Abstract – Many researchers use convolutional neural networks with small rectangular filters for music (spectrograms) classification. First, we discuss why there is no reason to use this filters setup by default and second, we point that more efficient architectures could be implemented if the characteristics of the music features are considered during the design process. Specifically, we propose a novel design strategy that might promote more expressive and intuitive deep learning architectures by efficiently exploiting the representational capacity of the first layer – using different filter shapes adapted to fit musical concepts within the first layer. The proposed architectures are assessed by measuring their accuracy in predicting the classes of the Ballroom dataset. We also make available the used code (together with the audio-data) so that this research is fully reproducible.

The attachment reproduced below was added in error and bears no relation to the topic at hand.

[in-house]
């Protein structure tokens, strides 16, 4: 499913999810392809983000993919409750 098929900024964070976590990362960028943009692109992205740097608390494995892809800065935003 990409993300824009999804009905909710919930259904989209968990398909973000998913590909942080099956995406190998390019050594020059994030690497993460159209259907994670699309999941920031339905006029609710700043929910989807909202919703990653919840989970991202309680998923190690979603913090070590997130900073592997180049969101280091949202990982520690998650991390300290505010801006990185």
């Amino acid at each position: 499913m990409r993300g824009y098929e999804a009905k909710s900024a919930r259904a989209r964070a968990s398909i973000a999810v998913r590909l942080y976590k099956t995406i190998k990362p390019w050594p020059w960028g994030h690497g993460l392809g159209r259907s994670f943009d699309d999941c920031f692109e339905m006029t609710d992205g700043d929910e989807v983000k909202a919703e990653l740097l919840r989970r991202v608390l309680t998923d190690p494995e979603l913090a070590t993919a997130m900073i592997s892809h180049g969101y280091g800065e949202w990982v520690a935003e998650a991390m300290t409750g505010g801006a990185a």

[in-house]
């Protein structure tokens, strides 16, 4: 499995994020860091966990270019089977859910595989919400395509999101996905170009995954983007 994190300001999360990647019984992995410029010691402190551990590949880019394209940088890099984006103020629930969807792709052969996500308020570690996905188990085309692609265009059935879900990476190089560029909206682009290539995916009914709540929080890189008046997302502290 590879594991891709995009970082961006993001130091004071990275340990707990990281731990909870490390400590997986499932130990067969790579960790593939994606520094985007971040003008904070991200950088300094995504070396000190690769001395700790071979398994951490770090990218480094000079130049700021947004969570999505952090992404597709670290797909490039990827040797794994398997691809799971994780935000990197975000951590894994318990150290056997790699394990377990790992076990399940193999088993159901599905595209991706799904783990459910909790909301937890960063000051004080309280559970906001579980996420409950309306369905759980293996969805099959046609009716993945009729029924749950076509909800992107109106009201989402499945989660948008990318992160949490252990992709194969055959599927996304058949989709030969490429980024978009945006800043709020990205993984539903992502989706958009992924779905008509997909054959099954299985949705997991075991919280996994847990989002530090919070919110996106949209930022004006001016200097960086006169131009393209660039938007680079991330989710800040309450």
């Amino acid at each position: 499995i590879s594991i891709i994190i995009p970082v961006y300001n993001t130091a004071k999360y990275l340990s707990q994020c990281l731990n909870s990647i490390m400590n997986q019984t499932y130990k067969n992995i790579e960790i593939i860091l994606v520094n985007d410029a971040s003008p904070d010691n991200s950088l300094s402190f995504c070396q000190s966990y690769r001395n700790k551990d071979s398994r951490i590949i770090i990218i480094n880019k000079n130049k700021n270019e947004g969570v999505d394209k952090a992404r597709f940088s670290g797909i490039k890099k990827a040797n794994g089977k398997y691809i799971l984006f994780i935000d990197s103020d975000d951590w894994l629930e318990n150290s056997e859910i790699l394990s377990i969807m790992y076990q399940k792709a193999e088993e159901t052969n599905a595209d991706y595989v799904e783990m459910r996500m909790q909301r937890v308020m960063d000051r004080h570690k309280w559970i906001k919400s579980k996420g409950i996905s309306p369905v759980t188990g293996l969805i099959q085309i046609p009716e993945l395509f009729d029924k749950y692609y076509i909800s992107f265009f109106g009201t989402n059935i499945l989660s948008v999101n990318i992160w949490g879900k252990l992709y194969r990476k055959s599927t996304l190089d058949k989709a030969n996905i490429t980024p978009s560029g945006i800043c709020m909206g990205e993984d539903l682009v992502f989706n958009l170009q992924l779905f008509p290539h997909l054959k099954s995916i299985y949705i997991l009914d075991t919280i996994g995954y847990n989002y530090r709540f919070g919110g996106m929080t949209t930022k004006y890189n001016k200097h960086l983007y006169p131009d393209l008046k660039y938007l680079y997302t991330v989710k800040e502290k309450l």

Given that several relevant researchers in our field were in Barcelona for being part of the jury of Ajay‘s and Sankalp‘s PhD thesis defense, the MTG hosted a very interesting seminar. Among other topics, the potential impact of deep learning in our field was discussed and almost everyone agreed that it seems that end-to-end learning approaches are not successful because no large-scale (annotated) music collections are available for research benchmarking. And indeed, most successful deep learning approaches use those models as mere feature extractors or as hierarchical classifiers build on top of hand-crafted features.